Thursday 21 February 2013

OMG my second-cousin's great uncle is a Nigerian prince!

Dear Sir or Madam,
First I must solicit your confidence in this transaction. This is by virtue of its nature as being utterly confidential and top secret. We are top officials of the Federal Government Contract Review Panel who are interested in importation of goods into our country with funds which are presently trapped in Nigeria. In order to commence this business we solicit your assistance to enable us RECEIVE the said trapped funds ABROAD. For your kindly assistance we can reward you with the sum of $14 million...

This is Eddie Murphy, not a Nigerian prince.
But he's more likely to send you vast amounts
of money than the guy in your inbox.
I think it's safe to say we've all received an email that started off something like this. Conveniently, I usually only find scams like this floating among other bogus offers in the abyss of my spam folder. Unfortunately, Google says you might start seeing offers like this in your inboxand sent from your friends' addresses.

Basically, not very many people are falling for the rich Nigerian prince ruse anymore. Though, the fact that anyone is still falling for it is pretty depressing. Anyhow, to make phishing scams like these seem legitimate, scammers are now sending messages from the hacked accounts of your friends.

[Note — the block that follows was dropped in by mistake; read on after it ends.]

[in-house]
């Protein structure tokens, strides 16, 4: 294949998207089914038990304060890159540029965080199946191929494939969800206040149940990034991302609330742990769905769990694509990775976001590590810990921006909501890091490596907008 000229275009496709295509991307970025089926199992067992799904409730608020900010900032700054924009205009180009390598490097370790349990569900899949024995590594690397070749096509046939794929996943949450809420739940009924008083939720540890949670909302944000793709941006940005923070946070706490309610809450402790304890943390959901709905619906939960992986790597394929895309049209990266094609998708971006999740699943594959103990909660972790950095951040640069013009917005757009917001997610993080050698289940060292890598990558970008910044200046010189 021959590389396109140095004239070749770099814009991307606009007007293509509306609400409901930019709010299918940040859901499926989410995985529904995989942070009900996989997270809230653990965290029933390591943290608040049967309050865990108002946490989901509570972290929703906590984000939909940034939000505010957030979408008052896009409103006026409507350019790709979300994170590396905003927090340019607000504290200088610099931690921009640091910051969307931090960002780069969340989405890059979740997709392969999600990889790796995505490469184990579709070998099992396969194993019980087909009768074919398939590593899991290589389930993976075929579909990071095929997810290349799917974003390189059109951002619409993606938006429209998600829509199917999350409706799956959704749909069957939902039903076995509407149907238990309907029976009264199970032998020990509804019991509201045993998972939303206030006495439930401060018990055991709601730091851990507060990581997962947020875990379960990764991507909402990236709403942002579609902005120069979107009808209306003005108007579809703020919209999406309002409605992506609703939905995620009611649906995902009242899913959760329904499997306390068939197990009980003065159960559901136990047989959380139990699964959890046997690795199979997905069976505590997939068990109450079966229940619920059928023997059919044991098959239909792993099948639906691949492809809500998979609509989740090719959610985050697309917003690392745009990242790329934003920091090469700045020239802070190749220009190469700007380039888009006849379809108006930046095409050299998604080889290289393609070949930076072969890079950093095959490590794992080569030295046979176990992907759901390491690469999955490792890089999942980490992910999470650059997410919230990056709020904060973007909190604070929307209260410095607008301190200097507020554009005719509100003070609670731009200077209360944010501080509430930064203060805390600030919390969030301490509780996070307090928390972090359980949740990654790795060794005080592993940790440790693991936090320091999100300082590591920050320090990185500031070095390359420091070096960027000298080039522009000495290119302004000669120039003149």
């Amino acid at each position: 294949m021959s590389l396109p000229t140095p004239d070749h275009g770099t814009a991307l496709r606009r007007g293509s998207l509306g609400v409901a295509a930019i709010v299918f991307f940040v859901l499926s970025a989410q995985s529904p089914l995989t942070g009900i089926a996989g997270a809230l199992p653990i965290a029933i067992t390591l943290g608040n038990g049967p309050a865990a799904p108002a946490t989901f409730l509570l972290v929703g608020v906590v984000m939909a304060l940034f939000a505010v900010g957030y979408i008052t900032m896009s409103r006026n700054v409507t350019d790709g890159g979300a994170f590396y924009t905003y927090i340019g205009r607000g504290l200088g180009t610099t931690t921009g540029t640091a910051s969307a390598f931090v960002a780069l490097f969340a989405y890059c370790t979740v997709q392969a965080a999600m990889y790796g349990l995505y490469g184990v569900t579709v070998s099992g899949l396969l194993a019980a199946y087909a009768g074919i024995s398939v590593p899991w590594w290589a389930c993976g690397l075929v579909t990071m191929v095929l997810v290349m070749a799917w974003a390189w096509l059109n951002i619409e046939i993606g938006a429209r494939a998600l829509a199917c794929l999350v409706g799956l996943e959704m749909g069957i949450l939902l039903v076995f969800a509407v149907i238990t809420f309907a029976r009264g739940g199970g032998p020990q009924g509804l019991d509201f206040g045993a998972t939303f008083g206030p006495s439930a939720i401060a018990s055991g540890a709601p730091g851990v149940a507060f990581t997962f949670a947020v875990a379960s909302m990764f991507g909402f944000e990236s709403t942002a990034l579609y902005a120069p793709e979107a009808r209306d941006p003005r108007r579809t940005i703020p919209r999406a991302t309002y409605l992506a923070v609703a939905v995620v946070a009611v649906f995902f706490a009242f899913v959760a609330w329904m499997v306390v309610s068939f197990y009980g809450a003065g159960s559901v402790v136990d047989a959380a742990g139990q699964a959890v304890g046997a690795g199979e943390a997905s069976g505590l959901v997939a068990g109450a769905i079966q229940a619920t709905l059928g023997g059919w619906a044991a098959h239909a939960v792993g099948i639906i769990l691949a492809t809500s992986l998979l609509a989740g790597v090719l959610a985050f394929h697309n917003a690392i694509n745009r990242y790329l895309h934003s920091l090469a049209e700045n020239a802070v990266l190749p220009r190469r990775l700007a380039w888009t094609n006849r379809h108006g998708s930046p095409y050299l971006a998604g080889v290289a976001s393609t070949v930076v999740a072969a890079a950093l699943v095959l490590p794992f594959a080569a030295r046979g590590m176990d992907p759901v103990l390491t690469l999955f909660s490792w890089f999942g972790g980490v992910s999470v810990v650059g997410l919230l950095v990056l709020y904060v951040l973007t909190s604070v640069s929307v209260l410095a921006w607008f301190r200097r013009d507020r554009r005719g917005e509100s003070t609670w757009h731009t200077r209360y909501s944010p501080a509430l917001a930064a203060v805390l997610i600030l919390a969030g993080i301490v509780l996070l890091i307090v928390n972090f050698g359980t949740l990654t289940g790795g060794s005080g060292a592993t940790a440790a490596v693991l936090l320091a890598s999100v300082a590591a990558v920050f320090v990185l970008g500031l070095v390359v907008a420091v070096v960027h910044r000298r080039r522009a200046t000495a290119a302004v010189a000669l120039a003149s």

This means many spammers are turning into account thieves. Every day, cyber criminals break into websites to steal databases of usernames and passwordsthe online "keys" to accounts. They put the databases up for sale on the black market, or use them for their own nefarious purposes. Because many people reuse the same password across different accounts, stolen passwords from one site are often valid on others [Google].

Google has a ton of great info on their blog, but the gist is, if you're prompted to change your password, do it. And no, "password", "123456", and "myownname" are not acceptable passwords. Your best bet is going to be to keep a different password for each site or service you use and use a client like 1password to manage them. That way, even if say, your Facebook password gets leaked, your email and other accounts will still be safe.

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